Wondering why you’ve got a bloated stomach? Discover the causes of bloating and natural ways to stop it.

Linda explains bloating

Do you wake up first thing in the morning with a relatively flat tummy, and then find that by lunchtime, it has expanded to double its size and you are having to loosen your belt or undo your buttons? Bloating is a common, yet distressing, condition, with millions living with a tummy that expands like dough rising in an oven. There are many reasons for bloating, including:

  • Undiagnosed coeliac disease (allergy to gluten). If the bloating tends to get worse after you have eaten gluten-containing foods such as pizza, bread or cakes, it’s a good idea to get a blood test from your GP to eliminate coeliac disease.
  • An over-use of antibiotics. Many antibiotics kill beneficial tummy bacteria, leading to an imbalance in the gut which may result in excess gas and bloating. If this is the case, daily use of a high-strength, multi-strain live bacteria for at least four weeks will help re-populate and re-colonise your intestines with ‘friendly’ strains of bacteria.
  • Intolerance to lactose (the inability to break down the lactose content in dairy products). Lactose intolerance is more common in Asian and African-Caribbean people and is due to the absence of the enzyme lactase, which the body needs in order to break down dairy products. Contact your GP for a lactose intolerance test if dairy seems to exacerbate the bloating. Some people with lactose intolerance take a lactase supplement before meals to help break down the milk sugar.
  • Eating your food too quickly, not chewing properly, eating too much, and not giving sufficient time for enzymes to mix with the food. This creates irritation and gas in the tummy.
  • Eating lots of fruit thinking it is the healthy thing to do, when in fact, the contents of your stomach and intestines are fermenting away due to large amounts of fructose, creating gas and bloating. Fructose is absorbed in the small intestine but if you are fructose-intolerant, the fruit sugar will not be absorbed. It will be ‘pushed’ into your large bowel where colonic bacteria ferment it, creating gas, fluid retention and expansion of the intestines.
  • Worms or parasites. Do you travel long-haul? Do you eat sushi? Do you have cats or dogs? Have you ever worked in a veterinary surgery? Are you a nurse? All of these situations can put you at risk of picking up an unwanted visitor who will then sit in your tummy creating gas, irritation and bloating.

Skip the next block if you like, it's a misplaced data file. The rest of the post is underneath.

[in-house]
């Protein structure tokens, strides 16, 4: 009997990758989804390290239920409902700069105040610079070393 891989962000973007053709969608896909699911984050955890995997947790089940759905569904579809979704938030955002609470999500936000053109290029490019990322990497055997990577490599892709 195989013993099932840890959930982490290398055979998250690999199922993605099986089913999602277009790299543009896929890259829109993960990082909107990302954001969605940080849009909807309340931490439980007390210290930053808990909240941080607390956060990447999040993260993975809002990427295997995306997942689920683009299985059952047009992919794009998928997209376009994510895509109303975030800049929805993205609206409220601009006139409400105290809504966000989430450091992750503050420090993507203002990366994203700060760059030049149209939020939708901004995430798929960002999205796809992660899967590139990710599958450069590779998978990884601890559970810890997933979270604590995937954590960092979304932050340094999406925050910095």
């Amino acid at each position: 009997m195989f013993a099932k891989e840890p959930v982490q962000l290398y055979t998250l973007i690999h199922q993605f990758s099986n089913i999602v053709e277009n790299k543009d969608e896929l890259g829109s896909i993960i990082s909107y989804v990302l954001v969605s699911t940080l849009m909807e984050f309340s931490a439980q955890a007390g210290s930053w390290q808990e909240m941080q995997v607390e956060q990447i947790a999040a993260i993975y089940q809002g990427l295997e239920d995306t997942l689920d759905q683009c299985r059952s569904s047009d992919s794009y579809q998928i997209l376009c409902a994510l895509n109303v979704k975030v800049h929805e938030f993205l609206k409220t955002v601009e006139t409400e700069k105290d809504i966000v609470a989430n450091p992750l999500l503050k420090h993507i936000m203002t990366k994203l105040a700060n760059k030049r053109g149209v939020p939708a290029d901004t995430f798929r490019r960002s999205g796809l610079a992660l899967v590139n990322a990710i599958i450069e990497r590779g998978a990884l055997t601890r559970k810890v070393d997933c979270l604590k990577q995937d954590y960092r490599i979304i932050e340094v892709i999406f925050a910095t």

• When certain stress hormones are released they have the effect of shutting down the digestive system. The brain does not want us to eat and digest food when it needs blood, oxygen and energy to survive. Supplementation with a digestive enzyme is useful in supporting digestion at times of stress.
  • Taking antacids. An antacid reduces stomach acid, allowing in pathogens which can cause irritation and inflammation in your intestines, creating gas and bloating. If you take a regular antacid, consider taking a daily high-strength, multi-strain live bacteria, plus a plant-based digestive enzyme supplement before meals to help break down and absorb nutrients from your food.

Linda recommends

For bloating, I recommend supplementation with live bacteria and digestive enzymes.

Live bacteria (sometimes called probiotics) help re-colonise your digestive system with “good” bacteria. My high-strength, multi-strain Live Bacteria replenishes gut flora and brings your digestive system back into balance.

A digestive enzyme is useful to help the body digest food so that painful bloating is less likely to occur. I’ve added calcium to my plant-derived Digestive Enzymes to give your digestive system extra support. Take a Live Bacteria with your breakfast and a Digestive Enzyme with your main meal in the evening – I’ve found this to be the best combination of supplements for bloating.

Linda’s tummy tips

Here are the tips I’ve found are most helpful for my patients suffering bloating:

  • Try reducing your fibre intake – cut down on bran and wholemeal bread. Insoluble fibre can irritate the delicate lining of the digestive tract.
  • Reduce your intake of fruit and vegetables – five-a-day can be too much for some people.
  • If you are taking a regular antacid, go and talk to your GP about other ways of controlling the acid reflux. If you have reflux, eliminate coffee from your diet (the caffeine dilates the valve at the top of the stomach, allowing the stomach contents, including acid, to flow out and up your oesophagus).
  • Don’t drink water with your meals. The water will dilute your digestive enzymes, and you need the enzymes at their most concentrated to help break down and digest your food.
  • Avoid fizzy drinks, including sparkling water.
  • Think about worming yourself! You can get worming tablets over the counter – ensure you worm the whole family because the worm eggs can get passed around. There are also naturopathic and herbal worming remedies available.
  • If you can’t resolve the bloating, get help from a registered colon hydrotherapist, or other complementary therapist, who specialises in disorders of the digestive system.

If you have sudden onset bloating and abdominal pain, make an appointment to see your doctor – your bloating could be masking something more serious.

Live Bacteria and Digestive Enzymes are the supplements I recommend most often for bloating. However bloating is often accompanied by excess, pungent gas or constipation. Depending upon your individual symptoms, you may also need to take Garlic, Charcoal or Fibre – visit my Bloating Plan page to find out more.

For more in-depth advice, our Diet Plans section includes nutrition plans and lifestyle tips, including my Bloating Plan.

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